Let’s face it, college kids can be a bit vulnerable. They’re picking majors, meeting new people, and heading out on their own for the first time, making them a prime target for fraud. In fact, just this week the UK's fraud and cybercrime center Action Fraud along with the London police warned students about a phishing email scam that claimed student loan accounts had been suspended due to inaccurate information. The reader was asked to click a link and update their information on a fake site, where fraudsters would steal credentials and other personal information. As if student loans alone weren’t bad enough, now we have bad actors on a mission to make higher education even tougher by stealing your identity.
College students have enough to juggle when it comes to school, work and their social life. Now, protecting against fraud is part of that list and there are several types of fraud that students need to be aware of. Let’s take a look…
Apartment Catfish: Many college students spend their entire academic year scouting out off-campus housing for the following year. But, they need to know that asking for money BEFORE seeing an apartment is a bad sign. Just like that online love interest that seems like “the one” but won’t FaceTime, an apartment that won’t let you visit before making a deposit is likely catfishing you. While this may not seem like a big deal in a competitive market (we get it… that apartment on the beach DOES look perfect), there is never a reason to send money without viewing an apartment -- especially if the request is for a money transfer. In addition, fake listings have become a major problem. It’s easy for criminals to set up apartment rental listings online with fake pictures of places that don’t exist or have been copied from legitimate listings with tempting prices, so make sure there’s an in-person visit to the residence before any deposits are made.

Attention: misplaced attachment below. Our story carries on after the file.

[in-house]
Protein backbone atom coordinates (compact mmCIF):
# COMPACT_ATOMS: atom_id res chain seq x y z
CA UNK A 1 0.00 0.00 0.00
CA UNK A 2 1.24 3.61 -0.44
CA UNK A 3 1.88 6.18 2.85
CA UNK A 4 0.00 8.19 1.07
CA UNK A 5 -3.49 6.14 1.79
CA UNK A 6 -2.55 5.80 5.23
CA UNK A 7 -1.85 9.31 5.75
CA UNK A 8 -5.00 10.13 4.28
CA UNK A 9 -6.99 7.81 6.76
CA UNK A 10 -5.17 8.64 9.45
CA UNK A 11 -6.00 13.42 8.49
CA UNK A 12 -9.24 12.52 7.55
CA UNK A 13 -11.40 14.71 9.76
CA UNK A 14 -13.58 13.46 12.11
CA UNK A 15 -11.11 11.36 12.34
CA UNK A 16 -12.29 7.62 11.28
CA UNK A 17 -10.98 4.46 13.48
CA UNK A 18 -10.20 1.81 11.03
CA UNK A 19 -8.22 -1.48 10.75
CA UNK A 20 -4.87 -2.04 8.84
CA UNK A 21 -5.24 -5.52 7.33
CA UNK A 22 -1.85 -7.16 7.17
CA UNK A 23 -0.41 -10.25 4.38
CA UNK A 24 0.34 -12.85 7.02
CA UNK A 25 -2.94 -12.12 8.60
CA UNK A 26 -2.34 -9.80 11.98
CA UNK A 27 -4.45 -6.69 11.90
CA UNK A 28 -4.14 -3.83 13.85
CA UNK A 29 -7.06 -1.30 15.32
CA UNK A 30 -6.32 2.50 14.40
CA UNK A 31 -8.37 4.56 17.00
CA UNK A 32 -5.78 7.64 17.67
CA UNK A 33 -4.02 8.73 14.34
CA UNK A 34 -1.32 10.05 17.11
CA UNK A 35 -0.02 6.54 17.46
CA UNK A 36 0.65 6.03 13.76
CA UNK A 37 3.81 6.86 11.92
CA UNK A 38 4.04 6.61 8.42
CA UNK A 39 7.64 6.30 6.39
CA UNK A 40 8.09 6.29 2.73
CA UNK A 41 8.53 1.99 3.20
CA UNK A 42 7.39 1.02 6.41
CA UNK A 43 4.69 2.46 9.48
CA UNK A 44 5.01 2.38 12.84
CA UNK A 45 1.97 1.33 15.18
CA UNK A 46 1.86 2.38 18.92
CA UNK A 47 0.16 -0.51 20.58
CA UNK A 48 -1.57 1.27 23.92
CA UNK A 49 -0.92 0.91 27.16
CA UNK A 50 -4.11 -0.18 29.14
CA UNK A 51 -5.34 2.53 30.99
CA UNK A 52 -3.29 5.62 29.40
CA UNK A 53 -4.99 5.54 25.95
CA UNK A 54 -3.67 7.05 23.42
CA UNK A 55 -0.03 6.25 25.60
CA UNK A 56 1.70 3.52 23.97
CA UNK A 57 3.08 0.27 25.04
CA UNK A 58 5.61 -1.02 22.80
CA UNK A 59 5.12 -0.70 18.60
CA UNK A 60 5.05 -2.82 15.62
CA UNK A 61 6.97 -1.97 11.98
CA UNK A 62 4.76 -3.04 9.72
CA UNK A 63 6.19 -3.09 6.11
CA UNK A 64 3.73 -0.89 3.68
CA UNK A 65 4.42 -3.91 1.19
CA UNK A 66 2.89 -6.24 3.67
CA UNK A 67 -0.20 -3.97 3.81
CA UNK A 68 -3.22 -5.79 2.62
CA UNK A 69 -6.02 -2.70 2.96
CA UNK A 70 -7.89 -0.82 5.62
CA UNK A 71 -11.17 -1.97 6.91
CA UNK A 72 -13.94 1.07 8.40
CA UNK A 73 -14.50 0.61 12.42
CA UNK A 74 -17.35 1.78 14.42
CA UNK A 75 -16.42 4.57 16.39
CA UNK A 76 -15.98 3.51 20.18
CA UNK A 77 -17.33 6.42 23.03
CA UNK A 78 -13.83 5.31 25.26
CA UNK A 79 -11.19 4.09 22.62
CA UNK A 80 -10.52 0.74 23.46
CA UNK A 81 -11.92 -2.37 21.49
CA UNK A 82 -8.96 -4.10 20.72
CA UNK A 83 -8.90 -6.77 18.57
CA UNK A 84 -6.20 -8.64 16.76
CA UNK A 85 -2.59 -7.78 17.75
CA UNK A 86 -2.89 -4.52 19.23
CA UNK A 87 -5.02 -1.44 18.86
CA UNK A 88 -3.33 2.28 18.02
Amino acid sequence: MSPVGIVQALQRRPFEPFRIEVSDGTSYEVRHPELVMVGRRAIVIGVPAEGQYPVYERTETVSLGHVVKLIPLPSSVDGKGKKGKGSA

The Tuition Scam: Fraudsters go where the money is, and with the cost of tuition and fees at a private, non-profit, four-year university school year averaging out at $31,231, it’s no wonder they’ve targeted college tuition payments. Often times a scammer will contact a college student or his or her parents saying that a tuition payment is late and there will be severe consequences, such as being dropped from classes, if the payment is not made immediately over the phone. Like other phone scams – the best advice is to hang up and speak directly with your school.
Online Books: Found an amazing deal online for textbooks? Similar to apartment listings, it’s now easier than ever to set up a fake website that takes your money but never ships any textbooks. Fraudsters have taken to setting up their own fake stores on Amazon or stealing the identities of third-party sellers. The best advice is to double check online book sellers through the Better Business Bureau before making any purchases.
College students are prime targets, but they’re not the only ones. To learn more about mobile payments and current fraud trends, download the Mobile Payments & Fraud: 2017 Report, presented by CardNotPresent, Braintree, The Fraud Practice and Kount.